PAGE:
Dr Andrew Pratt gave a talk to school teachers at the National Science Learning Centre on 'Nanotechnology and Nanomaterials' as part of a course titled 'Inspiring Post-16 Chemistry".
Dr Yvette Hancock gave an Institute-of-Physics sponsored public lecture at Leeds University.
Professor Howard Wilson gave a public lecture for the Harrogate Astronomical Society.
Professor Howard Wilson gave a public lecture for the York Astronomical Society: his talk explores how scientists go about reproducing on Earth the fusion process which powers stars including our Sun, with the aim of achieving an abundant, clean energy supply.
On Friday 21st January, Dr David Jenkins gave two public lectures at Rutherford Appleton Laboratories on 'Nuclear Physics: Past and Present' - particularly commemorating the centenary of Rutherford coming up with the idea of the nucleus. The audience, totalling 200 people, were members of the public and sixth formers from Oxfordshire present at RAL to receive prizes for their studies from the Ogden Trust.
On Friday 14 January, staff and students from the Physics Department participated in a "Stargazing Live" event organised by St Peter's School in York. For full details please see our news feature on "Stargazing Live in York".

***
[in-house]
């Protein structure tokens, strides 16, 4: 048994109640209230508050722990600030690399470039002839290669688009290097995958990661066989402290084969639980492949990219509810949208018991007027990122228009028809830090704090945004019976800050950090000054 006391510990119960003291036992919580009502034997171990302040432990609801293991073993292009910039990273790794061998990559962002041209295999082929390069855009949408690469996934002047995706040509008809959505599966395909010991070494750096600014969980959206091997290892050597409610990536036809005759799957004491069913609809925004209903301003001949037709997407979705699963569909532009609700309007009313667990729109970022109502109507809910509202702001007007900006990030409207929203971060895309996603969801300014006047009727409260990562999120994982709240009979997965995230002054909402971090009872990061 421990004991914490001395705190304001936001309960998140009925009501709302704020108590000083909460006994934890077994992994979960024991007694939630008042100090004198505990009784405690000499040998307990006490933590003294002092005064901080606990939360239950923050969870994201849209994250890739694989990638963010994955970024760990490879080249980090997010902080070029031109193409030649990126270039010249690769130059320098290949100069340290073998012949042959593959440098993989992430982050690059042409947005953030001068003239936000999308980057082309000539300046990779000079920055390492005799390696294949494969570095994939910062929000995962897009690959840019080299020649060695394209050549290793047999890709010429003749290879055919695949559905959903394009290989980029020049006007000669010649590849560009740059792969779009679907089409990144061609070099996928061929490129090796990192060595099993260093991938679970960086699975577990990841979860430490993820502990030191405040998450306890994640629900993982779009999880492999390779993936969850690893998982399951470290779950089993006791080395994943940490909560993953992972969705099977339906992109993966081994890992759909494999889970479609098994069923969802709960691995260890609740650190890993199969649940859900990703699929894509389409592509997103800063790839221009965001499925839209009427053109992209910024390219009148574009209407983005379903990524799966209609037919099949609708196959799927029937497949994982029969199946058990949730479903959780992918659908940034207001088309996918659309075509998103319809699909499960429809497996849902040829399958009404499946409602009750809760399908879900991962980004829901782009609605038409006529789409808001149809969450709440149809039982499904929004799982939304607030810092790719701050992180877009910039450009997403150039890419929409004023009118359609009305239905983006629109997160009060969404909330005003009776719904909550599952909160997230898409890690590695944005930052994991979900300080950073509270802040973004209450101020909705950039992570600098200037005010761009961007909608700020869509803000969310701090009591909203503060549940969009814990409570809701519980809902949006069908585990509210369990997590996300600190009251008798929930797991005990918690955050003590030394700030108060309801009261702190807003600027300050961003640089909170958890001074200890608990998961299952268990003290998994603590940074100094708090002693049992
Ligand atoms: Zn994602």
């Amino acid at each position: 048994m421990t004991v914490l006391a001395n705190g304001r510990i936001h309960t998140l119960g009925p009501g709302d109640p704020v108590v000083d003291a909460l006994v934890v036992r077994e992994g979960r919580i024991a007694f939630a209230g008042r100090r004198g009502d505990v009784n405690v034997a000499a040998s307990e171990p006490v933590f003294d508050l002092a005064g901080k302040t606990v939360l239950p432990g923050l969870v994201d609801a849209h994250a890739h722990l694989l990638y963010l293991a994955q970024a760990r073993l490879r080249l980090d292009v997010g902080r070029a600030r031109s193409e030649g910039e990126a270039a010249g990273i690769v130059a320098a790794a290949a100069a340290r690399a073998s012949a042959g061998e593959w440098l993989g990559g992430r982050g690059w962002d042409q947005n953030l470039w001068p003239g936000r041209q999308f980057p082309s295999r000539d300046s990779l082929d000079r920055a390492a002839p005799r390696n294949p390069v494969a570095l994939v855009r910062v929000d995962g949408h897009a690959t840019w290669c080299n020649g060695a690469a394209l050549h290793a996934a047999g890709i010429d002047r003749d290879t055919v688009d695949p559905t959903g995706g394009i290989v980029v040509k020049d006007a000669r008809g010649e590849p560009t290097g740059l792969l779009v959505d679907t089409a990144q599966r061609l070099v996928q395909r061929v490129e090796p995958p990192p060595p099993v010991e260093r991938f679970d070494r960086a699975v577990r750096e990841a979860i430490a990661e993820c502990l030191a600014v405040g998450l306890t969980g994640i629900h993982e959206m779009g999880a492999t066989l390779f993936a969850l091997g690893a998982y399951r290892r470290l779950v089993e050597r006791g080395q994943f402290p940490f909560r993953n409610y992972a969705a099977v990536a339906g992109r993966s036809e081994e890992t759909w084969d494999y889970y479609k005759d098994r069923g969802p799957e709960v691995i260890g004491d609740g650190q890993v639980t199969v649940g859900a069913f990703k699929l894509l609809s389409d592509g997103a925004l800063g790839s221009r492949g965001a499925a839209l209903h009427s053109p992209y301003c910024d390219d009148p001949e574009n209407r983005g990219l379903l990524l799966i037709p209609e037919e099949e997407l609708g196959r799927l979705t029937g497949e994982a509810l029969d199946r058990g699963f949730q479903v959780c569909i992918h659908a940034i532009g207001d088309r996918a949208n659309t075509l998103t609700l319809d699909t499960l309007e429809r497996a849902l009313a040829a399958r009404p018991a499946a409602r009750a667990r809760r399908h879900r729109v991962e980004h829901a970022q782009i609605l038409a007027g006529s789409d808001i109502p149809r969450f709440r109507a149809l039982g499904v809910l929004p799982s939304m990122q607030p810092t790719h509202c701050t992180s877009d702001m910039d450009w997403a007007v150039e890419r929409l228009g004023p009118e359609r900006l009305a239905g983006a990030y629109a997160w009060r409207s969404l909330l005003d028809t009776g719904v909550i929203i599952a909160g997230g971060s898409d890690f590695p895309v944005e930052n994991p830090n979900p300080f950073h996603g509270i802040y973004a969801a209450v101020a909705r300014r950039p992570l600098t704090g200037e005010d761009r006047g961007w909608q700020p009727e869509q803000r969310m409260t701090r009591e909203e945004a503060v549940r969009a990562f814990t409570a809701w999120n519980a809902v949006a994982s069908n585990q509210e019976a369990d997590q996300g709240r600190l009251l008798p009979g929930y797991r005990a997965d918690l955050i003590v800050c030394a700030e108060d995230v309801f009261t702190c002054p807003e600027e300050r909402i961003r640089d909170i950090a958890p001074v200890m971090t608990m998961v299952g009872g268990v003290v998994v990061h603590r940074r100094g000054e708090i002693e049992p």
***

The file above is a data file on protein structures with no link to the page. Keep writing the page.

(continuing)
Dr Irene D'Amico gave a lecture to the Yorkshire Philosophical Society on 11 January entitled "Engineering spookiness - entanglement, teleportation and the like".
Professor Brian Fulton gave a lecture to a capacity audience at the York Astronomical Society in which he explained how the nuclear reactions occurring in the formation of stars create the atoms which make up life on Earth.
Physics Research Services Manager Dave Coulthard and Dr Peter Thompson of the Psychology Department led a cycle tour of the Solar System scale model (models candlelit for the occasion) along the York-Selby cycle route.
A Physics pantomime, written by (and starring!) Dr Yvette Hancock. Based on Dr Hancock's children's book of the same title, 'Ellie' brings quantum physics concepts to life for a young audience through songs, dance and live music, in the exciting tale of an electron who becomes a star in Mr. Pauli’s Quantum Circus. The first performance of the pantomime was to an audience of 140 - approximately half of whom were aged 11 and under - in the Tempest Anderson Hall at the Yorkshire Museum on 2 January, as part of the joint Yorkshire Philosophical Society/York Museums Trust Christmas Family Lecture, with sponsorship from the Institute of Physics. Dr Hancock's supporting cast included researchers and graduate students from the Physics department. See our news pages for more information.